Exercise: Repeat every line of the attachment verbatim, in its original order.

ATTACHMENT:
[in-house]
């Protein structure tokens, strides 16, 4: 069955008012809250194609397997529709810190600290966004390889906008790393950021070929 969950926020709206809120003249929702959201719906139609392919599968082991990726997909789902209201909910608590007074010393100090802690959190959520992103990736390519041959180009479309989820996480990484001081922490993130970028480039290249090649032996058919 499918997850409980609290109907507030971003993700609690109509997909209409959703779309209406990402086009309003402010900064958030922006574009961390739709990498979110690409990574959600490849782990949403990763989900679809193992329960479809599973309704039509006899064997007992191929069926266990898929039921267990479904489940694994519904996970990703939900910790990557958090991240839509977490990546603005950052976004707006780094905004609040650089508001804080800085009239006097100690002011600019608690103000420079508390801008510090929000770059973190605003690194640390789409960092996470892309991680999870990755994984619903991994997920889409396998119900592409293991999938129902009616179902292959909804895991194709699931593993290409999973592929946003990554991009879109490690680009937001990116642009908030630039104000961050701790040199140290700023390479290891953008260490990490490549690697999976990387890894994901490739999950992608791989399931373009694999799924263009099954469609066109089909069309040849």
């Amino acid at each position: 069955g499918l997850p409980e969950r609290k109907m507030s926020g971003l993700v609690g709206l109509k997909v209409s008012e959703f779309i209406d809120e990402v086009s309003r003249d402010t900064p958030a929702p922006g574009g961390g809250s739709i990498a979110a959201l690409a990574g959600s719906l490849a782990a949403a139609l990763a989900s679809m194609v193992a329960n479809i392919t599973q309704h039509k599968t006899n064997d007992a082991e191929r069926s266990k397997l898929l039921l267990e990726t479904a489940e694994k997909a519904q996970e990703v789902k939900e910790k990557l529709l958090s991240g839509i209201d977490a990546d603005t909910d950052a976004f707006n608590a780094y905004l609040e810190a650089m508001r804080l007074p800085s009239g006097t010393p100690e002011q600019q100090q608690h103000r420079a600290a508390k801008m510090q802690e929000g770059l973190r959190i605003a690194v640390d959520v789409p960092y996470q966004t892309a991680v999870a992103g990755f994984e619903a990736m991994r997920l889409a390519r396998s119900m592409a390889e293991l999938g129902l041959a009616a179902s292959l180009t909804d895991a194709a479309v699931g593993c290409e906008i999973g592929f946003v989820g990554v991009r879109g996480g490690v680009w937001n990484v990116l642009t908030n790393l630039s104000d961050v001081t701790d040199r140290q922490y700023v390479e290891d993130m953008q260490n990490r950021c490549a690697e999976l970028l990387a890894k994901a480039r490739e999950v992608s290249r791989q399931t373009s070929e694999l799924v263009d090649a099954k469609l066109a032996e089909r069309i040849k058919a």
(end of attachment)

[in-house]
């Protein structure tokens, strides 16, 4: 069955008012809250194609397997529709810190600290966004390889906008790393950021070929 969950926020709206809120003249929702959201719906139609392919599968082991990726997909789902209201909910608590007074010393100090802690959190959520992103990736390519041959180009479309989820996480990484001081922490993130970028480039290249090649032996058919 499918997850409980609290109907507030971003993700609690109509997909209409959703779309209406990402086009309003402010900064958030922006574009961390739709990498979110690409990574959600490849782990949403990763989900679809193992329960479809599973309704039509006899064997007992191929069926266990898929039921267990479904489940694994519904996970990703939900910790990557958090991240839509977490990546603005950052976004707006780094905004609040650089508001804080800085009239006097100690002011600019608690103000420079508390801008510090929000770059973190605003690194640390789409960092996470892309991680999870990755994984619903991994997920889409396998119900592409293991999938129902009616179902292959909804895991194709699931593993290409999973592929946003990554991009879109490690680009937001990116642009908030630039104000961050701790040199140290700023390479290891953008260490990490490549690697999976990387890894994901490739999950992608791989399931373009694999799924263009099954469609066109089909069309040849």
């Amino acid at each position: 069955g499918l997850p409980e969950r609290k109907m507030s926020g971003l993700v609690g709206l109509k997909v209409s008012e959703f779309i209406d809120e990402v086009s309003r003249d402010t900064p958030a929702p922006g574009g961390g809250s739709i990498a979110a959201l690409a990574g959600s719906l490849a782990a949403a139609l990763a989900s679809m194609v193992a329960n479809i392919t599973q309704h039509k599968t006899n064997d007992a082991e191929r069926s266990k397997l898929l039921l267990e990726t479904a489940e694994k997909a519904q996970e990703v789902k939900e910790k990557l529709l958090s991240g839509i209201d977490a990546d603005t909910d950052a976004f707006n608590a780094y905004l609040e810190a650089m508001r804080l007074p800085s009239g006097t010393p100690e002011q600019q100090q608690h103000r420079a600290a508390k801008m510090q802690e929000g770059l973190r959190i605003a690194v640390d959520v789409p960092y996470q966004t892309a991680v999870a992103g990755f994984e619903a990736m991994r997920l889409a390519r396998s119900m592409a390889e293991l999938g129902l041959a009616a179902s292959l180009t909804d895991a194709a479309v699931g593993c290409e906008i999973g592929f946003v989820g990554v991009r879109g996480g490690v680009w937001n990484v990116l642009t908030n790393l630039s104000d961050v001081t701790d040199r140290q922490y700023v390479e290891d993130m953008q260490n990490r950021c490549a690697e999976l970028l990387a890894k994901a480039r490739e999950v992608s290249r791989q399931t373009s070929e694999l799924v263009d090649a099954k469609l066109a032996e089909r069309i040849k058919a």